The gradually developing European cybersecurity policy is trying to, and has already established a set of minimum acceptable rules in all its Member States on prevention, resilience and international cooperation in this area. Its aim is to promote national security without undermining democratic principles or unduly infringing on individual freedoms. In the context of peaceful coexistence with other states in cyberspace, while also upholding its core values such as fundamental rights and the rule of law, the EU has adopted a market approach to the delineation and upcoming rule-making in cyberspace (Bendiek & Pander Maat, 2019).
The EU, recognising that it is the largest single market in the world, as well as the attractiveness that it has to foreign companies wishing to operate in its space, has chosen to prioritise its cybersecurity policy. Ensuring this way that it functions better, as it is a component of its existence. Therefore, as with any other product, the EU sets high standards for technological products before they can enter the European single market. This sets the stage, from the outset, for a strengthened cybersecurity policy from ground to top, as technological products entering the EU, both tangible and intangible, adhere to specific standards set by the EU (Bach & Newman, 2008).
The EU, not having exclusive competences in the field of security and, in this case cybersecurity, sets rules through its single market. Therefore, if companies wishing to operate in the European market import products that do not meet the security requirements, both their products and the companies are excluded from entering the European market. A key role in this process is played by ENISA which has a fixed mandate from 2019, with responsibilities including cybersecurity certification, supporting the technical capacity building of EU institutions, supporting and drafting cybersecurity policies. Through this market approach, the EU is strengthening its resilience by enhancing its level of prevention against cyberattacks and, at the same time, strengthening its position as a soft regulatory power at the international political level (Council of the European Union, 2010).
A typical example is the General Data Protection Regulation which safeguards both fundamental values of the Union, such as privacy, and the single market and security, as it excludes technological products that may be considered malicious due to their security vulnerabilities. As a result of the absolute exclusion from the single market, businesses typically adopt European standards for all their commercial activity around the world (Bendiek & Schallbruch, 2019). For instance, an American citizen may benefit without knowing when using an app based in India without storing his/her sensitive personal data. This is due to the fact that the app applies a uniform policy for its activities, in order to be part of, and participate in the European market (Bradford, 2020)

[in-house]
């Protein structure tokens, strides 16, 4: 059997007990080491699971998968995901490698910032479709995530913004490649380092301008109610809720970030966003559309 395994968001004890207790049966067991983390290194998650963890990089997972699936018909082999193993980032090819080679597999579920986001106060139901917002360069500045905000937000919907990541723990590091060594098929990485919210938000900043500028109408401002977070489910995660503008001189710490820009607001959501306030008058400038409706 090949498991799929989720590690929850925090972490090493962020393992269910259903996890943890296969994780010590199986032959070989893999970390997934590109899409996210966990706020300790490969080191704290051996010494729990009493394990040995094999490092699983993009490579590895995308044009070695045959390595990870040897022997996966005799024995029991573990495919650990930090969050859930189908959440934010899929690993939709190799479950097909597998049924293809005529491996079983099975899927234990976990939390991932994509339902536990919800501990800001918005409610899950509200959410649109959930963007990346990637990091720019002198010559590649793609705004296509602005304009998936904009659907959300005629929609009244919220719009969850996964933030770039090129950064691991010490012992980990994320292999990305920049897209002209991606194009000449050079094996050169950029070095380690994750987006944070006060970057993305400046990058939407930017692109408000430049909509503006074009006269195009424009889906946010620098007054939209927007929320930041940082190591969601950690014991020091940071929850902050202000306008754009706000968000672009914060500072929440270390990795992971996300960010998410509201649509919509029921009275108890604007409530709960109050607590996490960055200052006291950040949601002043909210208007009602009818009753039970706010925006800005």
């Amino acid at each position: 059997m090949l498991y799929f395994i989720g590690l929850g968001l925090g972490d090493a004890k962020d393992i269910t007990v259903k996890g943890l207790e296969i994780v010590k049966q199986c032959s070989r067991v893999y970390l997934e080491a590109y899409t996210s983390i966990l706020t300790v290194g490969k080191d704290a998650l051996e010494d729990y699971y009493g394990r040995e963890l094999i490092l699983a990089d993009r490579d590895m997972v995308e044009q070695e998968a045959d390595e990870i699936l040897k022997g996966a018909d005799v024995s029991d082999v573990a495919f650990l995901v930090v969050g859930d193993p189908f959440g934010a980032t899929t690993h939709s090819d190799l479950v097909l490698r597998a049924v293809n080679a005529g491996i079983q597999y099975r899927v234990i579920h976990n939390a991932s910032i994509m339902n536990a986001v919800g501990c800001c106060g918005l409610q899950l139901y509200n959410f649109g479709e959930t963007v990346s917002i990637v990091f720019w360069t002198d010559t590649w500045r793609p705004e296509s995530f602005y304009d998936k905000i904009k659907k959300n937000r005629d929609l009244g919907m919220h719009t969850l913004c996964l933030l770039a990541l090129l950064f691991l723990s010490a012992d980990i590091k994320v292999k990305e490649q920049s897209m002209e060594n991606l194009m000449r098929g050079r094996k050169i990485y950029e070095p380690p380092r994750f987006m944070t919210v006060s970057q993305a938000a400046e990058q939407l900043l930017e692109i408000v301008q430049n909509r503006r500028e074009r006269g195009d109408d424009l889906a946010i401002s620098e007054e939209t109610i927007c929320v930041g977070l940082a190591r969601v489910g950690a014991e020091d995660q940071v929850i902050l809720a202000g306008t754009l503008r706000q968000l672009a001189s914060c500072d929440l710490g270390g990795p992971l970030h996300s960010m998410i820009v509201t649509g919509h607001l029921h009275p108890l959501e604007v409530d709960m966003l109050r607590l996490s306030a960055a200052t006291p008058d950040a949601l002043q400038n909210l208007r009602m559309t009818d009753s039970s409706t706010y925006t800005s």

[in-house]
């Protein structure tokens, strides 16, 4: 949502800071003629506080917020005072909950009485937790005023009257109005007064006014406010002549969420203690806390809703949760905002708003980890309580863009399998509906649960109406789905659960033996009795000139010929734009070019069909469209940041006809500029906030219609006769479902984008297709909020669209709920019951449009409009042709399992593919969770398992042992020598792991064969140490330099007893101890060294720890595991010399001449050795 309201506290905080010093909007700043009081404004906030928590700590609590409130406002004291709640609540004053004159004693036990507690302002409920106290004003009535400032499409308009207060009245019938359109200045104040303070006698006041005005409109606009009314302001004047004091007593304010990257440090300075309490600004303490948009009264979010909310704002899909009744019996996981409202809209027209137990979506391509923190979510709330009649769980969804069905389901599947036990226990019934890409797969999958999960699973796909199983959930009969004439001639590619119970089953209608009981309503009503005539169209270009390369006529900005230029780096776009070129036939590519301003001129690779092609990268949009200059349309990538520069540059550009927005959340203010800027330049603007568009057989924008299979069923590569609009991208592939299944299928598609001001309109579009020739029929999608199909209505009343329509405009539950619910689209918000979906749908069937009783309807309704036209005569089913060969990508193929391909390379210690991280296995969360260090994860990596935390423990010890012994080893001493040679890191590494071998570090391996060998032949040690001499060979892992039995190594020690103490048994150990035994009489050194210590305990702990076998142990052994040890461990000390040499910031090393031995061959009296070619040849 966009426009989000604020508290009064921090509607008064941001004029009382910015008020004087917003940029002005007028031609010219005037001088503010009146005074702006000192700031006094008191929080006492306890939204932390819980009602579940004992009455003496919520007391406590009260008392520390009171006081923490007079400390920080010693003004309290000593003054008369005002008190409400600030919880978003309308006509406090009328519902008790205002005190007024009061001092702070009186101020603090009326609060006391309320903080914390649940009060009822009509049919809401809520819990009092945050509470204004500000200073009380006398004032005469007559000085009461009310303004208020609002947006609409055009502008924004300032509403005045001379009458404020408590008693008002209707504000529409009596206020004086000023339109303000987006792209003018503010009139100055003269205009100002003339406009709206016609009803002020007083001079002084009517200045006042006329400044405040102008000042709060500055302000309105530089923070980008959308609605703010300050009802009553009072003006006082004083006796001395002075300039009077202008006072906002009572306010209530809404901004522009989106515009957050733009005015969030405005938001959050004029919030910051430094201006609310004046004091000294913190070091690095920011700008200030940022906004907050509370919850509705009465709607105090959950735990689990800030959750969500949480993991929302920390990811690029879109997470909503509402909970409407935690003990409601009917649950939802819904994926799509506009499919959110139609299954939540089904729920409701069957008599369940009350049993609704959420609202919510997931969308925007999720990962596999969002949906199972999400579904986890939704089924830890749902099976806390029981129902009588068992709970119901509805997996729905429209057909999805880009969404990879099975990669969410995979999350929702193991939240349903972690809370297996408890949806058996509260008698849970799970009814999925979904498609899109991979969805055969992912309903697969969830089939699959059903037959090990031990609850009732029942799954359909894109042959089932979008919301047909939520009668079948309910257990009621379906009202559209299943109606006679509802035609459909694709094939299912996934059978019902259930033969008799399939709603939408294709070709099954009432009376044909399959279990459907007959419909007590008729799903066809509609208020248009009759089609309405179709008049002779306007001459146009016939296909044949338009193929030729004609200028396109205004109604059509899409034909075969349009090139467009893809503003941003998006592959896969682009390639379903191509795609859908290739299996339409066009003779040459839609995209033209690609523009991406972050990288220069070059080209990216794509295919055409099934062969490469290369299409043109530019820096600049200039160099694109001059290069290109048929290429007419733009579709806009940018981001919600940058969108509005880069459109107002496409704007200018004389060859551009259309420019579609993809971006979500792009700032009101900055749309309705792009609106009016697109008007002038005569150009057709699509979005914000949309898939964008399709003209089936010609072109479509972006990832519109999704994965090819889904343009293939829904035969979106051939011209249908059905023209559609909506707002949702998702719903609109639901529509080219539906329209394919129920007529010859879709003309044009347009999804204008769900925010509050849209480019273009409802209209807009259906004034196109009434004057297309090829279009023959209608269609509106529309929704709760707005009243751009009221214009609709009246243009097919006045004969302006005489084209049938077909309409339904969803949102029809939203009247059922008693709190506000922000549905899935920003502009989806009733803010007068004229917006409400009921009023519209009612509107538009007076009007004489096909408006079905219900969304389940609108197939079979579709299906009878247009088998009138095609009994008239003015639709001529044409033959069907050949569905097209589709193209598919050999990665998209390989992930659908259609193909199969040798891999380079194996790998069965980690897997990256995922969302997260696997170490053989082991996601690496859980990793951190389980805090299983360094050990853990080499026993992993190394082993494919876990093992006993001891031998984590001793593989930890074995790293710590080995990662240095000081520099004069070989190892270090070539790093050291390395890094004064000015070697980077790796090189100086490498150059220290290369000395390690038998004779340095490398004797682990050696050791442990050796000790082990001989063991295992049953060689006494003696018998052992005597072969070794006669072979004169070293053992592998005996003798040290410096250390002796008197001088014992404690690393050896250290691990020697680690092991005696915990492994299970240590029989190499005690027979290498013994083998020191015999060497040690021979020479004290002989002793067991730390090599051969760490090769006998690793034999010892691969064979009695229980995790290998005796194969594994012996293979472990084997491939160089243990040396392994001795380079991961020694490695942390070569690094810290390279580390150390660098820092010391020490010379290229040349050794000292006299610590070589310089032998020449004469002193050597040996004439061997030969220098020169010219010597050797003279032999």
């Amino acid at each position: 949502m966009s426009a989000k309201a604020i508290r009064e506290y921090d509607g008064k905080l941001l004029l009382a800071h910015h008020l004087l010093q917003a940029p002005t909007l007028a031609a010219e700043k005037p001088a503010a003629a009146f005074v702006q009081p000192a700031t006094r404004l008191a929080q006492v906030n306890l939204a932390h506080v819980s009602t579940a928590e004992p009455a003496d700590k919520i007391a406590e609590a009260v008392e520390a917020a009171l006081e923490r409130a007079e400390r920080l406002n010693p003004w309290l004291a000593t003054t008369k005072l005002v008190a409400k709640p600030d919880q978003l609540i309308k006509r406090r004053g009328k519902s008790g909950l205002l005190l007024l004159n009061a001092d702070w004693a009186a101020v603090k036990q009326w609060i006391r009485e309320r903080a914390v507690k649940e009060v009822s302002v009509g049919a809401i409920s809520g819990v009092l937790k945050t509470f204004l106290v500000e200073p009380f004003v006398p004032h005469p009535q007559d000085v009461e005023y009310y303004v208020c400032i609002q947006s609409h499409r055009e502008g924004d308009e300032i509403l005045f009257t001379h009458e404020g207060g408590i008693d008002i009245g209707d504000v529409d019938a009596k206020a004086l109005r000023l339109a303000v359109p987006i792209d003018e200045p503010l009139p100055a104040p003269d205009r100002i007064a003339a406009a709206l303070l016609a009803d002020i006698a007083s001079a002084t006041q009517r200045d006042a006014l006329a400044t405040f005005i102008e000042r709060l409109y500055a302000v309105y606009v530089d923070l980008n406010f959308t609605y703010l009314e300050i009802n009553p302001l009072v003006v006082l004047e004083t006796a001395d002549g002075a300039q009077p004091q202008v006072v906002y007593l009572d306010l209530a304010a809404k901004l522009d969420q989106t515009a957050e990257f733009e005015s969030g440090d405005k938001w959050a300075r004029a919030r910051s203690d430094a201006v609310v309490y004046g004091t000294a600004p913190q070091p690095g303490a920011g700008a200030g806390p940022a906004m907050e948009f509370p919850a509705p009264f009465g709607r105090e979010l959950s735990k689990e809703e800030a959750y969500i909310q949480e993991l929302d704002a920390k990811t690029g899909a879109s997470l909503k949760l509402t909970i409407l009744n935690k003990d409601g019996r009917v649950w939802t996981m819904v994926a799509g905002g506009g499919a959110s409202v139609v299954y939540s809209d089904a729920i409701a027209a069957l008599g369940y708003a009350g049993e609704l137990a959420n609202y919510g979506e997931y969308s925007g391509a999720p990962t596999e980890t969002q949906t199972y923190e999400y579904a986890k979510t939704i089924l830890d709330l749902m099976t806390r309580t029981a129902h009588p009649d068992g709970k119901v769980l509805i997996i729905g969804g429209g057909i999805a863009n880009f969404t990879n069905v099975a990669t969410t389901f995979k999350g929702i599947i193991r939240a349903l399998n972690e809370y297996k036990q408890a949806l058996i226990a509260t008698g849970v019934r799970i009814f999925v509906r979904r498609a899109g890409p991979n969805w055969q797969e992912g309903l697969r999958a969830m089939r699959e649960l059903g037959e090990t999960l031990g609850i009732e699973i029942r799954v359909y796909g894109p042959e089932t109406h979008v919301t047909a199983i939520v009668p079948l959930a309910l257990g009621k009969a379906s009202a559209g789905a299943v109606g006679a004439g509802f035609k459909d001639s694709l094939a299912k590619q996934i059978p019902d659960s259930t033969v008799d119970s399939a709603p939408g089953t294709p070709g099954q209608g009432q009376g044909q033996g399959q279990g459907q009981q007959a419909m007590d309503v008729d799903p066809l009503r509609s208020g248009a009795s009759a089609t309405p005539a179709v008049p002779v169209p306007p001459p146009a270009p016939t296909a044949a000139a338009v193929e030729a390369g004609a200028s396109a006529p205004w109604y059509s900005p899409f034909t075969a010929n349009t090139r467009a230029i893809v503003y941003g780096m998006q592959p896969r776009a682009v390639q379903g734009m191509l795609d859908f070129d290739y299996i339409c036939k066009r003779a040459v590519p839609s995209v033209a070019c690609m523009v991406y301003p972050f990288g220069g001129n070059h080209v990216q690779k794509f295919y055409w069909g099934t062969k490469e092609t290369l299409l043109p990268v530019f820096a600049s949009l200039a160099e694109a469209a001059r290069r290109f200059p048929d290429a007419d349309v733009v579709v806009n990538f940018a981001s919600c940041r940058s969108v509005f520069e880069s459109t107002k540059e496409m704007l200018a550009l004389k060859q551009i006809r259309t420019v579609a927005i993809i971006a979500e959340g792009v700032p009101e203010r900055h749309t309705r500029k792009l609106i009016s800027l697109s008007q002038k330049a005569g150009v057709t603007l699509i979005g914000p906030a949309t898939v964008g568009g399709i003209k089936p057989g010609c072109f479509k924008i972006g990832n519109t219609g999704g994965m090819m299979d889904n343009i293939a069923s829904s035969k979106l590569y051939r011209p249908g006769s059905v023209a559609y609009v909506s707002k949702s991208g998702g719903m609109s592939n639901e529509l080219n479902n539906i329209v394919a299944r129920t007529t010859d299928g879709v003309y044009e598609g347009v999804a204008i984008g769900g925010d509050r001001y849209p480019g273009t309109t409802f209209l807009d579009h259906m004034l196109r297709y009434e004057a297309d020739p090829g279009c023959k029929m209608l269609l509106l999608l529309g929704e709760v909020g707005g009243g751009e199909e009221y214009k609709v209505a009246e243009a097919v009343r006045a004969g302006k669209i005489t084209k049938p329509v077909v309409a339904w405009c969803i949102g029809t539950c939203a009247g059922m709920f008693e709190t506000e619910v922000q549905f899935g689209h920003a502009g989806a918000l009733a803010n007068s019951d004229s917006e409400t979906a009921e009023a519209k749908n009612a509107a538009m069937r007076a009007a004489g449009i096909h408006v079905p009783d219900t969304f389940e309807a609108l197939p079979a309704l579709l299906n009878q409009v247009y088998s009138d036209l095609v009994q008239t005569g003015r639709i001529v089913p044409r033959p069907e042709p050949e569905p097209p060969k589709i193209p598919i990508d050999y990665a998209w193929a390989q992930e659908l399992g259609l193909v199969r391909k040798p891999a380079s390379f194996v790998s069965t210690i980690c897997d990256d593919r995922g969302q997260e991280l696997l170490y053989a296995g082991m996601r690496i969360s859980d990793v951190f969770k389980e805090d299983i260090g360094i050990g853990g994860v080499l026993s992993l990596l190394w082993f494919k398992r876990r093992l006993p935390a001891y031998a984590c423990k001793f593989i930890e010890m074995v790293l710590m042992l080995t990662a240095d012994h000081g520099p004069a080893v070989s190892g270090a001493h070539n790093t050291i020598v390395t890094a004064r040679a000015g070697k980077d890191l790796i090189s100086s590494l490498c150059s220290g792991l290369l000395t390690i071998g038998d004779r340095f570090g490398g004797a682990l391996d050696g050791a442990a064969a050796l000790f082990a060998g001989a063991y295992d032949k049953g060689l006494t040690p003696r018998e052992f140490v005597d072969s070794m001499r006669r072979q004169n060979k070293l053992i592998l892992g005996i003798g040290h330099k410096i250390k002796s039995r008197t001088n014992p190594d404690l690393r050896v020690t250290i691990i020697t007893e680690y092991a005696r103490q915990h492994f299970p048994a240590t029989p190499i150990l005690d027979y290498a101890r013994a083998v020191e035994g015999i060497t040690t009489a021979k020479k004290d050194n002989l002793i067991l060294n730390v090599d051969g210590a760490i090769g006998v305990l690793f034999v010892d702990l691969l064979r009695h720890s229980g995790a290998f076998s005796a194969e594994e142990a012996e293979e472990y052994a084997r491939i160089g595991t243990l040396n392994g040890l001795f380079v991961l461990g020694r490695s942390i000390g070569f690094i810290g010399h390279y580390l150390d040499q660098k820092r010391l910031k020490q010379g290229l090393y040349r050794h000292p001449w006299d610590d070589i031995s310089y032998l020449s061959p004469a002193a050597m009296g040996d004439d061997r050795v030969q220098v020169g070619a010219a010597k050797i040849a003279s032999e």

It is therefore clear that the EU’s cybersecurity rules, due to their global reach, make it a soft power in shaping international cybersecurity. This European approach is not accidental. It was understood very early on in the EU that the internet would become a new field of conflict between states, as is the current case between the current superpowers – the US and the People’s Republic of China. It has been also recognised that in cyberspace, due to interconnected information systems, there is interdependence, and as such, cyber shielding boundaries cannot be set in line with national territory where states are free to impose the same rules (Latici, 2020).
For this reason, the adoption of institutional neoliberalism that favours commercial cooperation between states (in order to make their coexistence more peaceful) is considered innovative in terms of international relations, given how it is combined with the EU’s approach to the security of its internal market and promotion of cybersecurity standards. A different approach, such as the one of Realism in international relations, could contribute to a process of constant over-armament of states that may lead, if not to a Cold War era, certainly to constant friction between rival states. If in the future cyber-attacks will be able to activate kinetic means, a scenario like this will certainly have disastrous consequences for the critical infrastructure of a state under cyber-attack.
Furthermore, the EU has laid the foundations for what is acceptable behaviour on the internet at the state level. Although still in its early stages, this effort seems to be well received by states wishing to have trade relations with the EU. It will be interesting to see how this European innovation could be translated into an international code of good cyber conduct that would have universal recognition.
By Miltiadis Lapatsanis
Bach, D., & Newman, A. L. (2008). The European regulatory state and global public policy: micro-institutions, macro-influence. Journal of European Public Policy, 833.
Bendiek, A., & Pander Maat, E. (2019). The EU’s Regulatory Approach to Cyber-security. SWP Working Papers, 4-6.
Bendiek, A., & Schallbruch, M. (2019). Europe’s third way in cyberspace. Berlin: Stiftung Wissenschaft Und Politik.
Bradford, A. (2020). The Brussels Effect. How the European Union rules the world. New York: Oxford University Press.
Council of the European Union. (2010). Draft Council Conclusions on an Action Plan to Implement the Concerted Strategy to Combat Cyber-crime. Brussels: Council of the European Union.
Latici, T. (2020). Understanding the EU’s approach to cyber diplomacy and cyber defence. EU policies – Insights, 4.